Northern Monk Brew Co, which was founded in Leeds in 2013, was awarded £18,000 from Leeds City Region Local Enterprise Partnership (LEP).
The investment will see the company create four new jobs, and increase brewing capacity at its Marshall Street site by 66 per cent.
It also plans to open up a bottling line and install a pilot kit will that will allow small brew batches.
Having moved into its current premises at the Old Flax Store of Marshalls Mill in August 2014, Northern Monk is now preparing to open the top floor as an event space known as the Chapter Hall.
Founder and director Russell Bisset told The Yorkshire Post that the company is looking forward to “exciting times” as it prepares to launch new products and build on its recent success.
The business, which has turnover of around £600,000, currently produces a core range of seven beers, with around four ‘specials’ on at any one time.
It has also produced a number of limited-edition collaborations, including one with US brewer Against The Grain and the first ever Anglo-Indian brewery collaboration. The brew, called Indian Spice, was produced with Mumbai’s Gateway Brewery.
The brewery also produce a beer with Meanwood-based North Star coffee roasters and also hosts food business The Grub and Grog Shop on its premises.
Mr Bisset said the investment will allow it to develop further relationships, which is part of the company’s ethos.
Northern Monk sees itself as coupling its forward-thinking approach to brewing with the industry’s monastic heritage.
Mr Bisset said: “Monastic brewing is very overlooked in the UK. Belgium is recognised as the home of monastic brewing.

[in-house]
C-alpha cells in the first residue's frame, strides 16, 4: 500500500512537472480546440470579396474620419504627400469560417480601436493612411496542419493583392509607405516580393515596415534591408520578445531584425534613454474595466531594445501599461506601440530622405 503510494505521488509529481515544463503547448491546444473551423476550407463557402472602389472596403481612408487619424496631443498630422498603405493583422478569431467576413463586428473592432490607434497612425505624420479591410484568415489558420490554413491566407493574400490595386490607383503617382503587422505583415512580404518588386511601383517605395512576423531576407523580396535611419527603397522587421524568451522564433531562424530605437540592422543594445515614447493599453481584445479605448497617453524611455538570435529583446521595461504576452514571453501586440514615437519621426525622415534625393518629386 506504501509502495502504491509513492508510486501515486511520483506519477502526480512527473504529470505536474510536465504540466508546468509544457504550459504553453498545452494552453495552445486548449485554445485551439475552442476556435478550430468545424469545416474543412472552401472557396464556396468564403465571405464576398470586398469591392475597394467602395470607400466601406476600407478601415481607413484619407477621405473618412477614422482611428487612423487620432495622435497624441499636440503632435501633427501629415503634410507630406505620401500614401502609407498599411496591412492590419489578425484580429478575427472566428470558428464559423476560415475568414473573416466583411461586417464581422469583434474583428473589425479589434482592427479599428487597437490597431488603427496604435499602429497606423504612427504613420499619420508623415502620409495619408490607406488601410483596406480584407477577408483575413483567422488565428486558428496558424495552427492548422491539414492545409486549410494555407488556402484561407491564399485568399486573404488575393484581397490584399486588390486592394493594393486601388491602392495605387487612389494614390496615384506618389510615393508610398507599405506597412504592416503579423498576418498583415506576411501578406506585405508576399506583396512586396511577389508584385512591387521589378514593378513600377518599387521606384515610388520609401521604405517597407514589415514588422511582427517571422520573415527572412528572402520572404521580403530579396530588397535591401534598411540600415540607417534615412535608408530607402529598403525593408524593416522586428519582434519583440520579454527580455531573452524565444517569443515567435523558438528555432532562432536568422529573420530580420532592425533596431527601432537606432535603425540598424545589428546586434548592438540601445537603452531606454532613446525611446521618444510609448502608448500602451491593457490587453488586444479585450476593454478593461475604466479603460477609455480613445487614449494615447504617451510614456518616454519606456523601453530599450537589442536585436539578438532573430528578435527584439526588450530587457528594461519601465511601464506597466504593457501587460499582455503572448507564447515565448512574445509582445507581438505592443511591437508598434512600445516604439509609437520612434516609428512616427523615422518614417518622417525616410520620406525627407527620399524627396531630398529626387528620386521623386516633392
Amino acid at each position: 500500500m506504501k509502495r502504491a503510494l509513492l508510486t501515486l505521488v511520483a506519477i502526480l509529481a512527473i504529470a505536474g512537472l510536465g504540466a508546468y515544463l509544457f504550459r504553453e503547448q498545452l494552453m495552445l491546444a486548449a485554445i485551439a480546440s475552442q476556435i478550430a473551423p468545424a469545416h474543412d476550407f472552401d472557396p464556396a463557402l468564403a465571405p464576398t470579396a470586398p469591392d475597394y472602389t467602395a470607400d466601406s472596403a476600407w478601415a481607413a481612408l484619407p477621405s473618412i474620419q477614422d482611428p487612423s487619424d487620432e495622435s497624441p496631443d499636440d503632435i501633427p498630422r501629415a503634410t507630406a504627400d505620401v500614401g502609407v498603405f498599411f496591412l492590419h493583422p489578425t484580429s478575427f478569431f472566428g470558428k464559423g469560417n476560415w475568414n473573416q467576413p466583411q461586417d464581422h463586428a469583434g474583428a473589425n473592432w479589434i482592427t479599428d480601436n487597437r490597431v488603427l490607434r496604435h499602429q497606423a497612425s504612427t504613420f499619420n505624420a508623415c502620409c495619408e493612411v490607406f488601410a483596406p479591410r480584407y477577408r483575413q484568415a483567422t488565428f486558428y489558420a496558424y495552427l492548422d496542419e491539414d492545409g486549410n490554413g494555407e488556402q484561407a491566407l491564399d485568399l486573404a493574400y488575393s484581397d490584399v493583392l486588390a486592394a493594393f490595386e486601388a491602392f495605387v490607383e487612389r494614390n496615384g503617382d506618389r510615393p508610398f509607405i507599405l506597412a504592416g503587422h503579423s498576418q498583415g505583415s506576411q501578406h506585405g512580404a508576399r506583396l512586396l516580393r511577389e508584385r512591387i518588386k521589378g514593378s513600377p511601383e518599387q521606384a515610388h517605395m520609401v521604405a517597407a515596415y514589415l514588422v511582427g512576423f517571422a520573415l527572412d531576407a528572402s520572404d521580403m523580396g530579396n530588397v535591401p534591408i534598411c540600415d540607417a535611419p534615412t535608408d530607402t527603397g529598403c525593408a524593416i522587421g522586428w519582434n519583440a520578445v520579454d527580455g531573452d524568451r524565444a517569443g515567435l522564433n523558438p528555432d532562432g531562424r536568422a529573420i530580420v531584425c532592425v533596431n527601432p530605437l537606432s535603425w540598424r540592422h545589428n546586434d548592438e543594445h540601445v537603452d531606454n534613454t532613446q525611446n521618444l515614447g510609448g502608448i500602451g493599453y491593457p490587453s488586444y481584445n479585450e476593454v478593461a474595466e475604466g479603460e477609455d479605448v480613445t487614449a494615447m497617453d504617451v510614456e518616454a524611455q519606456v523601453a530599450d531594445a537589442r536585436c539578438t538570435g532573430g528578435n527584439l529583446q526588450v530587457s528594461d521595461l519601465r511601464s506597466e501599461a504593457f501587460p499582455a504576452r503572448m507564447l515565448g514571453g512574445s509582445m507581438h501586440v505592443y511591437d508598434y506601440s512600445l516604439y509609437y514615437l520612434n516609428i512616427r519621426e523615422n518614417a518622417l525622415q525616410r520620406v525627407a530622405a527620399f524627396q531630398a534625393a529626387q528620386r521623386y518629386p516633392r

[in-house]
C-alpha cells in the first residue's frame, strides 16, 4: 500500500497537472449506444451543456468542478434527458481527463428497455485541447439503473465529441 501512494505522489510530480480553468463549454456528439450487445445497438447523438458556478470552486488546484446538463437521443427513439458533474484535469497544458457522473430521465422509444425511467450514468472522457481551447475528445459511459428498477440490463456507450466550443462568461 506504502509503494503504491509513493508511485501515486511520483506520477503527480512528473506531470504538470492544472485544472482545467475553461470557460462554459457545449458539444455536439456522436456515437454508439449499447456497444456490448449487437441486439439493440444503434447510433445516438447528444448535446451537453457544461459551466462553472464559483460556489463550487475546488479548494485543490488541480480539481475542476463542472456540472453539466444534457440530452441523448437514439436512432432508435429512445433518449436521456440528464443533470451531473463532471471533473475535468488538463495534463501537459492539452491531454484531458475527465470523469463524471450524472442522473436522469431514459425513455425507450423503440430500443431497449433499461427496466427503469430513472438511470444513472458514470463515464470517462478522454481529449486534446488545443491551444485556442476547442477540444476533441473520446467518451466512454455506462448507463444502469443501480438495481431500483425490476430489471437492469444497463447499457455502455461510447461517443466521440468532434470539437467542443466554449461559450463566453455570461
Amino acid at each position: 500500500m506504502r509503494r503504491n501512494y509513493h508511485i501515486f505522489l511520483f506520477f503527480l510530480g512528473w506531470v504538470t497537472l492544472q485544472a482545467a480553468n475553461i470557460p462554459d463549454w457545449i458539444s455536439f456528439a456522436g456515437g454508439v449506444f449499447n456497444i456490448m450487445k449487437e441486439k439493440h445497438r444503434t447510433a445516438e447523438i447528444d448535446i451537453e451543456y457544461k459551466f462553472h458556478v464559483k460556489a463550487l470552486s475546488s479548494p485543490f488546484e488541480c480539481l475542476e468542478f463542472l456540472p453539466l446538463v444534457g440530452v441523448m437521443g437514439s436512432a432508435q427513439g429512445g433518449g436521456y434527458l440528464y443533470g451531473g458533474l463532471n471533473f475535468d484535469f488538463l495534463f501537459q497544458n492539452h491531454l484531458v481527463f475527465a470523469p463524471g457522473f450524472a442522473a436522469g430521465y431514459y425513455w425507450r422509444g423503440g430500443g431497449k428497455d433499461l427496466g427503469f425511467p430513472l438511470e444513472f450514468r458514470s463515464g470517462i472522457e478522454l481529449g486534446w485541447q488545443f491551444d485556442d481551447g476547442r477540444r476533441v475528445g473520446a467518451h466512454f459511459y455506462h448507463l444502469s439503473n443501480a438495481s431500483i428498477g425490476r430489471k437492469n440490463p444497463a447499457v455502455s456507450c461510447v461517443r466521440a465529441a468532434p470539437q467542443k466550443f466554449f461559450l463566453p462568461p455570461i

“We like to pay homage to that and celebrate it. Monastic brewing was at the centre of communities for thousands of years and supported communities.
“We try and do that - we do a lot of work for charity and work with a lot of local independent businesses and we do a lot of collaboration. Beer itself has been the centre of communities for years.”
Having started in July 2013 using the “cuckoo model” - which enables small producers to buy spare capacity at other breweries - Northern Monk began looking for premises that would reflect its “industrial feel”.
He said: “I was really keen to find a building that reflected the industrial feel of the branding and the company as a whole and one that was in a location that was accessible enough, that you could have a tap room or a bar on site.
“When we found the Old Flax Store as part of the Marshalls Mill complex, it was just ideal. It’s a part of Leeds that’s so steeped in history and heritage and was arguably one of the most important parts of the industrial revolution in England.
“It’s great to be able to open up a brewery that was once the beating heart of production of Leeds and start producing a craft product there again.”
While the company is very proud of its roots, it also incorporates the “best of the global beer scene” as a way of standing out from the ever-growing craft beer crowd.
“For us, that’s the history and heritage of British brewing. The majority of beers that we produce are based on historic UK styles, but we combine that with some of the approaches of the American craft brewers.”
As a result, the brand is also targeting global expansion.”
“We’re sending beer out to Spain, we’ve had Italian distributors, we’ve sent some directly to the US, to Scandinavia, to Germany,” Mr Bisset said.
“We’ll be looking at all of those opportunities with our increased capacity.”
Northern Monk is launching its ‘Sunday Service’ initiative this weekend, in collaboration with Leeds Beckett University.
Customers visiting the Northern Monk Refectory on Marshall Street can enjoy Sunday roasts, beer and board games, as well as live acoustic music provided by students on the university’s music courses.
Visitors to the venue can also donate food to the Northern Monk food bank, in exchange for a third of a pint of Northern Monk beer.
All donated items will then be given to St Georges Crypt.
“We’re really interested in getting involved in the local community and be able to do something good,” operations manager Kath Hartley said.